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WATER JANUARY/ FEBRUARY 1998


WASTEWATER Table 1 Australia 's BNR Plants ID

PLANT

OWNER

PROCESS

COST ($M) 1997 YEAR NEW or PROJECT EFFLUENT 50%iles (Note 2) CAPACITY COMPLETED UPGRADE DELIVERY At year Escalated p (kEP) (Note 1) METHOD completed to 1997 N (Note 3) (mg/L) (mg/L)

1

Albury

Albury City Council

3 Stage Phoredox (combined anoxic/ aerobic reactor)

40

1987

u

Traditional

1.5

2.3

3.55

2

Ballarat South

Central Highlands Regional Water Authority

High rate P removal (A/ 0 )

69

1988

u

Traditional

2.6

5.1

7.33

3

Banora Point

Tweed Shire Council

Modified UCT

50

1995

N

Traditional

4

3

17.5

18.66

4

Bathurst

Bathurst City Counci l

PWD Modified IDEA

39

1997

u

Traditional

15

1

5

Bendigo

Coliban Region Water Authority

Modified UCT

120

1991

N

Traditional

6

1.5

30

35.03

6

Brendale

Pine Rivers Shire Council

UCT, prefermentation , filtration

20

1990

u

Traditional

10

2

3 .95

4.88

7

Capalaba

Redland Shire Council

Modified UCT, prefermentation

30

1997

u

Traditional

5

2

3.6

3.60

8

Caboolture Regional

Caboolt ure Sh ire Council

Modified UCT

38

1997

u

Traditional

5

1

7.3

7.3Q

9

Coolum

Maroochy Shire Council

3 Stage Phoredox, prefermentation

25

1997

u

Traditional

5

1

8

8.00

10 Dalby

Dalby Town Council

CASS

15

1997

N

D&C

10

1

2.4

2.40

11 Lilydale

Yarra Valley Region Water Authority

50

1998

u

D&C

15

1

13

13.00

12 Loganholme

Logan City Council

Modified UCT, perfermentation

50

1995

u

Traditional

5

2

10.7

11.41

13 Maroochydore

Maroochy Shire Council

Modified UCT, perfementation

85

1997

u

Traditional

10

2

35

35.00

14 Merrimac

Gold Coast City Council

Modified UCT

60

1994

N

Traditional

5

2

15

16.55

15 Moe

Gippsland Region Water Authority

IDEA

40

1997

u

Traditional

5

0.5

6

6.00

16 Nambour

Maroochy Shire Council

Modified UCT, prefermention

18

1997

u

Traditional

10

2

10

10.00

17 Neerim South

Gippsland Region Water Authority

BioDenipho

0.6

1997

N

D&C

10

0.5

1.2

1.20

18 Noosa Coastal

Noosa Shire Council

Modified UCT, prefermentation, filtration

45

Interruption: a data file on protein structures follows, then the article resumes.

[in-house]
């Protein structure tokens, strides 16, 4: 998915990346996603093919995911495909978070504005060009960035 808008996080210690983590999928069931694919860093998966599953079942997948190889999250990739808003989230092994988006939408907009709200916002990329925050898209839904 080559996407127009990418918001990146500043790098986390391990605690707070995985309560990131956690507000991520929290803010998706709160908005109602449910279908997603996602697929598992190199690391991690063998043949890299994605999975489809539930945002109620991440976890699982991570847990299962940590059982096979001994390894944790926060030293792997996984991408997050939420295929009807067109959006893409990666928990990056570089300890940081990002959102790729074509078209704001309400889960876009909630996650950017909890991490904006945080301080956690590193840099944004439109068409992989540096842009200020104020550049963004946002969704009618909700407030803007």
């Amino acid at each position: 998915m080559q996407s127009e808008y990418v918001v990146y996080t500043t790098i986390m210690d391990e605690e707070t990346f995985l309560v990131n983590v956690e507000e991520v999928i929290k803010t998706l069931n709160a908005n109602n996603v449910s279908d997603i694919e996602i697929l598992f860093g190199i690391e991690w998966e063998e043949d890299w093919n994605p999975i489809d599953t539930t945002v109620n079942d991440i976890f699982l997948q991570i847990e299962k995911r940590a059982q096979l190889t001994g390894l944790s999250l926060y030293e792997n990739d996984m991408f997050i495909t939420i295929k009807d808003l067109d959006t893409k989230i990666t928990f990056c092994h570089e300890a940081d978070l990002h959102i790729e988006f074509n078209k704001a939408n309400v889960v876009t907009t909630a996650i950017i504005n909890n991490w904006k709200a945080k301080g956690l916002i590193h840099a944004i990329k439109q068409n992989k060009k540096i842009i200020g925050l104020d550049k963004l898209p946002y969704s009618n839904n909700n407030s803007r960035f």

1997

N

D&C

5

1

18

18.00

19 Penrith

Sydney Water Corporation Johannesburg, prefermentation

25 50 75

b.st stage: 198L 12nd stage: 1981 13rd stage: 199'

N

Traditional

4

2

6 5.2 6.9

52

1997

u

Traditional

5

1995

N

D &C

26.05 20 Port Macquarie Hast ings Council

PWD Modified IDEA

21 Rottnest Island Rottnest Island Trust

CASS

22 Rouse Hi ll

Sydney Water Corporation Modified UCT, prefermentation

23 St Marys

Sydney Water Corporation

24 Selfs Point

Hobart City Council

BioDenipho

25 South Caboolture

Caboolture Shire Council

CASS

26 South Windsor

Hawkesbury City Council

27 Thomeside

25

5

0.5

1 .5 _

3

0.2

35

38.61

1.60

1994

N

D&C

50

1993 1997

u u

Traditional

45

D& C

5

1.5

9

9 .00

40

1997

N

D &C

5

1

9 .1

9 .10

Johannesburg, prefermentation

14

1992

N

Traditional

2

3 .3

3 .75

Redland Shire Council

3 Stage Phoredox, prefermentation

30

1997

N

Traditional

5

2

9 .5

9 .50

28 Warragul

Gippsland Region Water Authority

BioDenipho

20

1998

u

D &C

10

0.5

5

5 .00

29 West Wodonga

Kiewa Murray Region Water Authority

UCT, filtration, prefermentation

N

Traditional

10

1.5

30 Wetalla

Toowoomba City Council

Modified UCT

31 Winmalee

Sydney Water Corporation CASS, fil t ration

81 11st stage: 198E {hydraulic) bnd stage: 1981 13rd stage: 199~ ~th stage: 199<

10 total 1989 values)

13.28

60

1997

N

Traditional

5

1

19

19.00

60

1997

u

D&C

6

0.1

22.5

22.50

Notes: 1. BNR facilities at a pre-existing plant classified as new if no old process units incorporated in BNR plant. 2. Operating data or design values. Where necessary, 50%ile taken as half of 90%ile. N Blank where no specific standard required . 3. Costs escalated using Australian plant cost index, Brennan DJ & Greenfield PF (1996). 1997 index assumed to be 227.8.

WATER JANUARY/FEBRUARY 1998

21


WASTEWATER

-7

reactor processes (3 plants, all using the proprieta ry CASS process). Excellent D correlation co- effici en ts result. Several observations can be made: I y = 0.7518XO'il3:2S • N seems to have a R2 ; 1 greater impact than P on cost • there appears to be no significant difference in the 1000 100 10 0.1 cost of the various fo rms of PLANT CAPACITY (kEP) continuous process oConlinuoos (Trad!tlooal) • SBR (D&C) • Contlnvous(D!.C) • the sequencing batch Figure 1 Constru cti on cost of new BNR plants in reactor (SBR) plants conAustralia (1997 values) structed to date have been P), the function giving the best correla- substantially cheaper than the continution was found to be: ous process plants. Figure 1 suggests that the plant costs may cross at a capacity (Nos9 * p o.29) * COST well above 100 000 p ersons. However, the relative slopes of the two lines may where: with more data. It is also worth change COST = contract construction cost, S noting that the SBR plants have only million in 1997 values recently bee n commissioned and the N = efiluent 50 percentile nitrogen of the process is not yet proven reliability concentration (mg/L) • fo r the conti nuous process, plan ts P = eilluent 50 percentile delivered by design and construct have phosphorus concentration not been cheape r than those delivered (mg/L) by the tradi tional method. H owever, It is also evident that the data fall into the three SBR plants were ail delivered two groups, one for continuo us by design and construct. This suggests processes (11 plants), th e othe r for that the use of design and constru ct interm ittent or sequencing batch contracts could lead to step changes in 1000 1